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TThe water shortage currently being experienced in the Western, Eastern and Northern Cape of South Africa has provided the country with an opportunity to position itself as a global benchmark for how world-class cities respond to future climate threats.

“Climate change and drought conditions are a global issue not only isolated to South Africa and Cape Town. South Africa’s tourism industry, establishments and attractions are open for business. We are encouraging visitors to not cancel their trips to Cape Town or anywhere across South Africa as water is available – its use is currently restricted and everyone is encouraged to use this precious resource with caution,” said Sisa Ntshona, Chief Executive Officer of South African Tourism. 

“An important point is that countries around the world are experiencing water shortages. It isn’t a developing world problem, but rather a worldwide one that affects one out of three people globally. Furthermore, other prominent international cities such as Los Angeles and Tokyo have had water restrictions in place for many years, so the current water shortage represents the new normal for sustainable tourism in South Africa,” continued Ntshona.

Since 1996, the World Health Organization has recommended that the international community adopt a figure of 50 litres per capita, per day as a basic water requirement for domestic supply; a comfortable limit meeting all consumption and hygiene requirements. Limiting water intake is not a new phenomenon for Cape Town or any other part of the country. The city has already cut its usage mandate by half over the past three years, from 1200 megalitres per day in 2015, to 540 megalitres per day currently.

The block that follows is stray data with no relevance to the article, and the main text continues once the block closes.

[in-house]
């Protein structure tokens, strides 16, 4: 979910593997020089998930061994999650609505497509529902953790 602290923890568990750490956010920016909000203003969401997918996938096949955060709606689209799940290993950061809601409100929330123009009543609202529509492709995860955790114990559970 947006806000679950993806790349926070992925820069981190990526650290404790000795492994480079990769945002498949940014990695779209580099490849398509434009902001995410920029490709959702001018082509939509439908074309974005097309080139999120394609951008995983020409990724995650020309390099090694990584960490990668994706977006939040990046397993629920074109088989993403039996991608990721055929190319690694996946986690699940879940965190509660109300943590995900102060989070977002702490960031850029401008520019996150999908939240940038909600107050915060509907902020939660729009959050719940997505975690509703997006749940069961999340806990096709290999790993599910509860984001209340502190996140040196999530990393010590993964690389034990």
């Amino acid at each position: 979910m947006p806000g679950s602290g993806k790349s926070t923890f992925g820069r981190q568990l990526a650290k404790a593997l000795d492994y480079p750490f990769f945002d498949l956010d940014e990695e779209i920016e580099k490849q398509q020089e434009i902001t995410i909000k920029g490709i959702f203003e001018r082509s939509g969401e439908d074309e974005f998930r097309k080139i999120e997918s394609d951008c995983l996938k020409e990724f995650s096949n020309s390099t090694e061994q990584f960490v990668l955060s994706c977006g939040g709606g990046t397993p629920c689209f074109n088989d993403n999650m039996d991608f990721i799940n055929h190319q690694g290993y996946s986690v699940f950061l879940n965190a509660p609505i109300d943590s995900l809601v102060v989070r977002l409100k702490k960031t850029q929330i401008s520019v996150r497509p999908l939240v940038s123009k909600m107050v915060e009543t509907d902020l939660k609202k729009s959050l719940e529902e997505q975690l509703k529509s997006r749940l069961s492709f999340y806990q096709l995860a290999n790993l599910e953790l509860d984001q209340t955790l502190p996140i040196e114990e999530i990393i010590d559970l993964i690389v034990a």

“Staying away from South Africa is not part of the solution. Instead, it’s putting strain on a region that depends heavily on tourism. The city has over 1.2 million visitors annually, spending approximately R40 billion, and creating over 300 000 jobs, adding over 7.5% to the city’s total GDP. This spending helps significantly to fund the ongoing water saving projects being implemented; decreasing this input will create further challenges and financial strain. We remain open for business and are ready to welcome travelers from around the world to one of the most beautiful countries on Earth,” concluded Ntshona.

South African Tourism is making a plea to all South Africans, Africans and the global community to work together and be part of the solution. For the tourism industry specifically, it is necessary to demonstrate how to meet the future now and create the “new normal”.

As part of this plea, South African Tourism has instigated a global, multi-disciplinary communications and marketing campaign that reinforces and directs a narrative highlighting that South Africa is open for business, underpinned by the mandate of #WaterWiseTourism across the country.

Join the conversation on social media by using the line, South Africa does #WaterWiseTourism. Together we can take up the water conservation challenge and create global best practices along with the tourism industry.

 

Ends.

 

About South Africa

South Africa is a destination that offers a wide variety of experiences in close proximity.  From wildlife safaris in 22 national parks, to breathtaking scenic outdoor spaces, vibrant modern designer cities and 2,700 km of diverse coastline with Blue Flag beaches. Follow inspiring heritage and cultural journeys to freedom, and include active or adventure activities for any budget.  South Africa welcomes 10 million visitors annually from around the world. Find out more about travel to South Africa at www.southafrica.net

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